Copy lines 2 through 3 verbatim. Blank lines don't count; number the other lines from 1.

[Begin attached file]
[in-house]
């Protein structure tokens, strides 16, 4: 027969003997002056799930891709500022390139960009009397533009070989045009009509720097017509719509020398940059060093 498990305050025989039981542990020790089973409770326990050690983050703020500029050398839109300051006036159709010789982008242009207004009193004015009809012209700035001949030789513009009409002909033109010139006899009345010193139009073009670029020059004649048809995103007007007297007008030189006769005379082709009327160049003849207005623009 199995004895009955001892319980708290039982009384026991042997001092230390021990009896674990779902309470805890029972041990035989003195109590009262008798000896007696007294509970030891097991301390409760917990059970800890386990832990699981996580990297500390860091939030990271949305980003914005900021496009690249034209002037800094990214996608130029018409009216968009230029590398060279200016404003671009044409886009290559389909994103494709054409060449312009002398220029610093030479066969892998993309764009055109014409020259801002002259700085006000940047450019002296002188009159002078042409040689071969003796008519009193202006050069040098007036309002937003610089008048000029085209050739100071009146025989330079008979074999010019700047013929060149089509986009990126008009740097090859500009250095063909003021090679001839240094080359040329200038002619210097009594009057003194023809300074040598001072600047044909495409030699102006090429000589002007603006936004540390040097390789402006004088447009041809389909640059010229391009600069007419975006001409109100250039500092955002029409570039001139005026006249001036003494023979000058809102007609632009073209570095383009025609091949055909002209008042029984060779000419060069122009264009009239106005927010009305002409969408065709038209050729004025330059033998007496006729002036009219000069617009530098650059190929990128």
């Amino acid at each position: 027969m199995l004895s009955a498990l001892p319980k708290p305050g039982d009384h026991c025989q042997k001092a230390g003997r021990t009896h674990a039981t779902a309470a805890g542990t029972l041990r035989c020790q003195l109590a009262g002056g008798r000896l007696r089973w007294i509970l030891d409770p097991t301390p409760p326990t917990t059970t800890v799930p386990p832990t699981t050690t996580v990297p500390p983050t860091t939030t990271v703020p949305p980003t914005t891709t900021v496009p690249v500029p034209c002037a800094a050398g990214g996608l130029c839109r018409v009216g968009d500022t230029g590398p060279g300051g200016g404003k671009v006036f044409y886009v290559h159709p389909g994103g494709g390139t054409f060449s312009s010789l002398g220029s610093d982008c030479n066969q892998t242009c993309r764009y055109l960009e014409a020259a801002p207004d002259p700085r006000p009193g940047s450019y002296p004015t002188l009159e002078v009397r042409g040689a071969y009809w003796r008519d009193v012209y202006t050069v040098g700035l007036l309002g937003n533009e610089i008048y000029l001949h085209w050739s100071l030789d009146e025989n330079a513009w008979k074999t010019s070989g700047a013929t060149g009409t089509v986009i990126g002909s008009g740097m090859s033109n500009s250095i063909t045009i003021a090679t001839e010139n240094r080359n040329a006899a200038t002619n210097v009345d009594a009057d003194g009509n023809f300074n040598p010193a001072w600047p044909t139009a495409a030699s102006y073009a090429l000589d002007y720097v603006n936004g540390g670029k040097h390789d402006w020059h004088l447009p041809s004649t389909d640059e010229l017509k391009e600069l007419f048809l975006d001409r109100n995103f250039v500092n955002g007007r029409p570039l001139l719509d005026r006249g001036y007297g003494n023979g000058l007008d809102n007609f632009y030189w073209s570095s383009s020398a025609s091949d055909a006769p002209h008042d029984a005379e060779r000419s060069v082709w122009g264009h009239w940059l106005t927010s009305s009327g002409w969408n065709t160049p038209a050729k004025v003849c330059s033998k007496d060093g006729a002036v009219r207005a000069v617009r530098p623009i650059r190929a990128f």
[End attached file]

């Protein structure tokens, strides 16, 4: 027969003997002056799930891709500022390139960009009397533009070989045009009509720097017509719509020398940059060093 498990305050025989039981542990020790089973409770326990050690983050703020500029050398839109300051006036159709010789982008242009207004009193004015009809012209700035001949030789513009009409002909033109010139006899009345010193139009073009670029020059004649048809995103007007007297007008030189006769005379082709009327160049003849207005623009 199995004895009955001892319980708290039982009384026991042997001092230390021990009896674990779902309470805890029972041990035989003195109590009262008798000896007696007294509970030891097991301390409760917990059970800890386990832990699981996580990297500390860091939030990271949305980003914005900021496009690249034209002037800094990214996608130029018409009216968009230029590398060279200016404003671009044409886009290559389909994103494709054409060449312009002398220029610093030479066969892998993309764009055109014409020259801002002259700085006000940047450019002296002188009159002078042409040689071969003796008519009193202006050069040098007036309002937003610089008048000029085209050739100071009146025989330079008979074999010019700047013929060149089509986009990126008009740097090859500009250095063909003021090679001839240094080359040329200038002619210097009594009057003194023809300074040598001072600047044909495409030699102006090429000589002007603006936004540390040097390789402006004088447009041809389909640059010229391009600069007419975006001409109100250039500092955002029409570039001139005026006249001036003494023979000058809102007609632009073209570095383009025609091949055909002209008042029984060779000419060069122009264009009239106005927010009305002409969408065709038209050729004025330059033998007496006729002036009219000069617009530098650059190929990128």
């Amino acid at each position: 027969m199995l004895s009955a498990l001892p319980k708290p305050g039982d009384h026991c025989q042997k001092a230390g003997r021990t009896h674990a039981t779902a309470a805890g542990t029972l041990r035989c020790q003195l109590a009262g002056g008798r000896l007696r089973w007294i509970l030891d409770p097991t301390p409760p326990t917990t059970t800890v799930p386990p832990t699981t050690t996580v990297p500390p983050t860091t939030t990271v703020p949305p980003t914005t891709t900021v496009p690249v500029p034209c002037a800094a050398g990214g996608l130029c839109r018409v009216g968009d500022t230029g590398p060279g300051g200016g404003k671009v006036f044409y886009v290559h159709p389909g994103g494709g390139t054409f060449s312009s010789l002398g220029s610093d982008c030479n066969q892998t242009c993309r764009y055109l960009e014409a020259a801002p207004d002259p700085r006000p009193g940047s450019y002296p004015t002188l009159e002078v009397r042409g040689a071969y009809w003796r008519d009193v012209y202006t050069v040098g700035l007036l309002g937003n533009e610089i008048y000029l001949h085209w050739s100071l030789d009146e025989n330079a513009w008979k074999t010019s070989g700047a013929t060149g009409t089509v986009i990126g002909s008009g740097m090859s033109n500009s250095i063909t045009i003021a090679t001839e010139n240094r080359n040329a006899a200038t002619n210097v009345d009594a009057d003194g009509n023809f300074n040598p010193a001072w600047p044909t139009a495409a030699s102006y073009a090429l000589d002007y720097v603006n936004g540390g670029k040097h390789d402006w020059h004088l447009p041809s004649t389909d640059e010229l017509k391009e600069l007419f048809l975006d001409r109100n995103f250039v500092n955002g007007r029409p570039l001139l719509d005026r006249g001036y007297g003494n023979g000058l007008d809102n007609f632009y030189w073209s570095s383009s020398a025609s091949d055909a006769p002209h008042d029984a005379e060779r000419s060069v082709w122009g264009h009239w940059l106005t927010s009305s009327g002409w969408n065709t160049p038209a050729k004025v003849c330059s033998k007496d060093g006729a002036v009219r207005a000069v617009r530098p623009i650059r190929a990128f």